more...
No comment yet.
Scooped by Peter Rosenberg
Scoop.it!

Comcast Taps Facebook for Enhanced TV Experience

...The company said the new service includes "fast, intuitive search that lets users find what they want to watch in seconds from thousands of choices on TV, on demand, on their DVR or from a selection of additional content," as well as a personalized TV experience called MyTV that allows users to access all of their recordings, favorite shows, films and sports teams and recommendations in one place. Interactive traffic and weather apps and an integration with Facebook that brings social apps to the TV set are part of the mix to "let users share and discover what to watch with their friends," Comcast said. For example, users are able to "like" a show via the TV screen, which will then also appear on their Facebook wall.
more...
No comment yet.
Scooped by Peter Rosenberg
Scoop.it!

TiVo to add Comcast video-on-demand support

TiVo to add Comcast video-on-demand support | TV Everywhere | Scoop.it
One of the major hang-ups for people switching from a cable provider's DVR to TiVo is that the retail TiVo doesn't offer the cable provider's video-on-demand (VOD) channels. So, while you can get plenty of options from TiVo's built-in video service providers--Netflix, Blockbuster, Amazon, and (soon) Hulu Plus--you can't order, say, a prize fight or even the bevy of "free" VOD options available on most cable systems, thanks to the technical restrictions of TiVo's CableCard technology. Well it looks like that sticking point may soon be unstuck as Comcast and TiVo have partnered up to offer access to cable TV, broadband content, and Comcast's Xfinity On Demand library through TiVo Premiere boxes. Here's how it works: get a TiVo Premiere at retail and Comcast will install it with its cable service at no additional charge for its customers. These customers will then have access to Comcast's Xfinity VOD content as well as their regular programming and Internet services that are available on retail TiVo Premiere units.
more...
No comment yet.
Scooped by Peter Rosenberg
Scoop.it!

Comcast Is Making VOD More Like Live TV

Comcast Is Making VOD More Like Live TV | TV Everywhere | Scoop.it
...The problem is that VOD historically isn’t well tracked or monetized. To get the networks on board, Comcast has had to roll out new features and capabilities that take care of both of those issues. On the reporting front, Comcast is working with Nielsen to get its VOD viewership counted under the same C3 or C7 ratings that are used to track live and on-demand viewing on DVR. That provides broadcasters a “currency” through which they can sell adds against new episodes that appear on VOD shows. Comcast has also been working hard on solving the advertising problem. Until recently, VOD ads were stitched into the video file itself, which provided limited opportunity for monetization. Now Comcast has dynamic ad insertion, which enables content owners to sell new ads against the shows they’re making available through the VOD service. And it’s taking the ad game a step further by providing targeting that isn’t available for most linear broadcasting. Comcast is also allowing broadcasters to disable fast forwarding through advertisements.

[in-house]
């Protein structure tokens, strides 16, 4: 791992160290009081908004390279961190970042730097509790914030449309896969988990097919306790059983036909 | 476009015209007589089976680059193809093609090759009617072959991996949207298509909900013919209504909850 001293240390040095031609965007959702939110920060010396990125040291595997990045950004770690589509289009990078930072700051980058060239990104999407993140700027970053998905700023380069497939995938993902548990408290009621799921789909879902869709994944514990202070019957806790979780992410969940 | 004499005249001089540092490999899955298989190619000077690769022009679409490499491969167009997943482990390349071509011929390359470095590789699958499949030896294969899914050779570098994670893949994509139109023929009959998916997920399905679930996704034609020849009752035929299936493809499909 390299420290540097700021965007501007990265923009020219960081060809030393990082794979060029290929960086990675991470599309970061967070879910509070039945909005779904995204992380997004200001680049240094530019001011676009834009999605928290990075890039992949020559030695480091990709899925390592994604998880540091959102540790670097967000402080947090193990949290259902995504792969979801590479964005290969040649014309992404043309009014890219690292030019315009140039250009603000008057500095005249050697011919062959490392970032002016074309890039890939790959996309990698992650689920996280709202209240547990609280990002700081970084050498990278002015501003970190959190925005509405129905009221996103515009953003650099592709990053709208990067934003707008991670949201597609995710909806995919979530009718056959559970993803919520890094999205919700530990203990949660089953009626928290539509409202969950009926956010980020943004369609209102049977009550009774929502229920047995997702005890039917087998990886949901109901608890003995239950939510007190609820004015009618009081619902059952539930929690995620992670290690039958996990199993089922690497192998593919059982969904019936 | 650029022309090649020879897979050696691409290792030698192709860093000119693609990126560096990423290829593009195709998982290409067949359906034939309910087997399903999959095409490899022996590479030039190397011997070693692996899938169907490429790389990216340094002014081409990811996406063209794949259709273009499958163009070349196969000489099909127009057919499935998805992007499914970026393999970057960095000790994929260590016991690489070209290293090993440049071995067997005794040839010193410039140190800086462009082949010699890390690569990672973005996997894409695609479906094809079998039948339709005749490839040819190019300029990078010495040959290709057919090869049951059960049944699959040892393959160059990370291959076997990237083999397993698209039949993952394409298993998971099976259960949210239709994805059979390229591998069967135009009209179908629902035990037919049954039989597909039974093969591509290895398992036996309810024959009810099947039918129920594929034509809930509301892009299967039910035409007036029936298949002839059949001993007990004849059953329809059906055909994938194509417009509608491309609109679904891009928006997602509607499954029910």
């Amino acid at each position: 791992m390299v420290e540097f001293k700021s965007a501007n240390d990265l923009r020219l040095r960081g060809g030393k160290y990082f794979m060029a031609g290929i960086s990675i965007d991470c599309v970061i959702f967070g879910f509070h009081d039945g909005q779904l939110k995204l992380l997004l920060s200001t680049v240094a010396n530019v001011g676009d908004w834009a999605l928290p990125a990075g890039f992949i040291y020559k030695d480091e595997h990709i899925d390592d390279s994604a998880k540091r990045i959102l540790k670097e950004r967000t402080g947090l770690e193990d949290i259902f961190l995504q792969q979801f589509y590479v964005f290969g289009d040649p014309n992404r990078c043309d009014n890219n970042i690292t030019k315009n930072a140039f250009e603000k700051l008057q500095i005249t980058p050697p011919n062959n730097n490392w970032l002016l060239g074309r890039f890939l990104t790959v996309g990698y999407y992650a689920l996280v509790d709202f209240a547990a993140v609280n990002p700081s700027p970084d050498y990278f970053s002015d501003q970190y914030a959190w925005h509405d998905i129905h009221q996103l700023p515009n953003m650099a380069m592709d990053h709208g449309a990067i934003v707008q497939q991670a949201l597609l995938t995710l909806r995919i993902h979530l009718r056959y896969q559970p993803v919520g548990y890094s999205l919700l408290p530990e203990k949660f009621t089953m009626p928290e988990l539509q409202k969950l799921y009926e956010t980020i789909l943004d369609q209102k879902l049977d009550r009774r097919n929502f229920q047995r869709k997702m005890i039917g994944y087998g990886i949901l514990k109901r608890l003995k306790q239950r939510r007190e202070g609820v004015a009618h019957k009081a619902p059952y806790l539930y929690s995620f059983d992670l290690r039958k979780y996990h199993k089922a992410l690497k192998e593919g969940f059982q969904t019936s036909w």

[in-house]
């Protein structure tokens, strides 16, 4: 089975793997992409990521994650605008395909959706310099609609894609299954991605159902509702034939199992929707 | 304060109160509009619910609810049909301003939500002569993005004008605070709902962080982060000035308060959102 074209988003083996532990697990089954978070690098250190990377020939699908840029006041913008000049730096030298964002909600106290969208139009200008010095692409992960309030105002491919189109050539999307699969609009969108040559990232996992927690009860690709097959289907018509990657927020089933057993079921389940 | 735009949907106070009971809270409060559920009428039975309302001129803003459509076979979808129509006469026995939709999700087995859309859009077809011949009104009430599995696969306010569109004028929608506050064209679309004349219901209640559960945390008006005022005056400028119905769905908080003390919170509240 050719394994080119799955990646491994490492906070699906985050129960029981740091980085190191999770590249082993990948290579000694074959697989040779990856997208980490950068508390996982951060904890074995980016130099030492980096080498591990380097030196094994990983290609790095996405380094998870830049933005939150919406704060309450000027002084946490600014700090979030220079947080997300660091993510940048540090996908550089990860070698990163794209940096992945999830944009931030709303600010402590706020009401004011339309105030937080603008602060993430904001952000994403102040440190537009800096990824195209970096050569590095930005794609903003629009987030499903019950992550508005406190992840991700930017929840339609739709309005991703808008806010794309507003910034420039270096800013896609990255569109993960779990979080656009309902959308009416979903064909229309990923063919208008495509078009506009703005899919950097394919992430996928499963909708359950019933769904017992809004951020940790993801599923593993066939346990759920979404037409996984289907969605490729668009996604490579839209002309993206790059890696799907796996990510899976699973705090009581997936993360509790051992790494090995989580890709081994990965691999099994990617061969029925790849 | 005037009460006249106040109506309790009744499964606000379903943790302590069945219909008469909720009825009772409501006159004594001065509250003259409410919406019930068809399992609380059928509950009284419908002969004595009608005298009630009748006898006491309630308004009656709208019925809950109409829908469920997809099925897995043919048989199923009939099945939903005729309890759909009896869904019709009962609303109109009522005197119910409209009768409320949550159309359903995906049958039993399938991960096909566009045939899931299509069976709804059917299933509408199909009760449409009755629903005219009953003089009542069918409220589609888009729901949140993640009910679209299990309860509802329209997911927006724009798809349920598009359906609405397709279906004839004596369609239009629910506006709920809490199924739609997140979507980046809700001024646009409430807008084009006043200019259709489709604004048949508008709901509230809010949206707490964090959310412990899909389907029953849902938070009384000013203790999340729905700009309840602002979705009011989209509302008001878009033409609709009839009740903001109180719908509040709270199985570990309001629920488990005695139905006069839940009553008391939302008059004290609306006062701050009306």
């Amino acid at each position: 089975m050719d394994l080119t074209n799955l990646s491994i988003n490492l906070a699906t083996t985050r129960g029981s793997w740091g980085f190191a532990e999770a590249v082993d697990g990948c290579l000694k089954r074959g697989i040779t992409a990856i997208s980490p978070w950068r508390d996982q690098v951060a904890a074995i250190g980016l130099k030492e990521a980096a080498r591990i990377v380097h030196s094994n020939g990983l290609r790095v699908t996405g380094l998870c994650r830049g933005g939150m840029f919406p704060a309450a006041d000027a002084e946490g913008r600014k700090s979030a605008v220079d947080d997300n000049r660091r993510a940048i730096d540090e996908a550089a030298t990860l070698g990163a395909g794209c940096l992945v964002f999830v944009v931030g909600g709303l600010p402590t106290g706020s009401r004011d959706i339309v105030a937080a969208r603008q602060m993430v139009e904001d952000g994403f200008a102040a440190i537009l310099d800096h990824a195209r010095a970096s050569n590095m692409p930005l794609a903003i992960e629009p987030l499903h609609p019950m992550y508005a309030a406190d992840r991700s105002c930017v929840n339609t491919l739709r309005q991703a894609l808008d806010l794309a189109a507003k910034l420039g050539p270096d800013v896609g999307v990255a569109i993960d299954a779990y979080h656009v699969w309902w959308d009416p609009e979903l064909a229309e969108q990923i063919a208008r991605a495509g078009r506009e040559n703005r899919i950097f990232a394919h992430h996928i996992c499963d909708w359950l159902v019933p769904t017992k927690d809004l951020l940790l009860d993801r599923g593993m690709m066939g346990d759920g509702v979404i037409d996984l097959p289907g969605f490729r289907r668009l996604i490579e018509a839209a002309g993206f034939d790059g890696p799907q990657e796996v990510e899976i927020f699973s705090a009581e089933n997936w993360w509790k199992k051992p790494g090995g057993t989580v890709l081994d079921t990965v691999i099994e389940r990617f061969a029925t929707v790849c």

The combination of unskipable ads and Nielsen reporting make VOD viewership almost like live TV — which could be a good thing for programmers. Not only could expanded VOD options increase overall viewership and introduce viewers to new shows — thereby potentially increasing linear viewership — but it could increase overall monetization.
more...
No comment yet.
Scooped by Peter Rosenberg
Scoop.it!

Comcast Picks Microsoft To Stream 'TV Everywhere'

Comcast has officially cut over its Xfinity TV authenticated online video service to Microsoft's Internet-streaming platform, which the operator's thePlatform subsidiary has integrated into its video-management system, replacing the adaptive streaming player from Move Networks.
more...
No comment yet.
Scooped by Peter Rosenberg
Scoop.it!

Time Warner Cable, Comcast and the End of TV as We Know It

Time Warner Cable, Comcast and the End of TV as We Know It | TV Everywhere | Scoop.it
Three recent developments that will lead to the end of the multichannel TV bundle as we know it today... Here's what I think will happen. First, packages of multi-channel services will become unbundled from the physical transport -- so for example you'll be able to buy your TV shows from Comcast and your internet service from Time Warner. But the individual TV networks will own the "Everywhere" authentication process, and begin to build a direct relationship with consumers. And once the bundles are unbundled -- and the networks have a direct line to the consumer -- the middleman (Comcast, Charter, Dish, DirecTV) will become disaggregated. And that means the end of the TV market as we know it.
more...
No comment yet.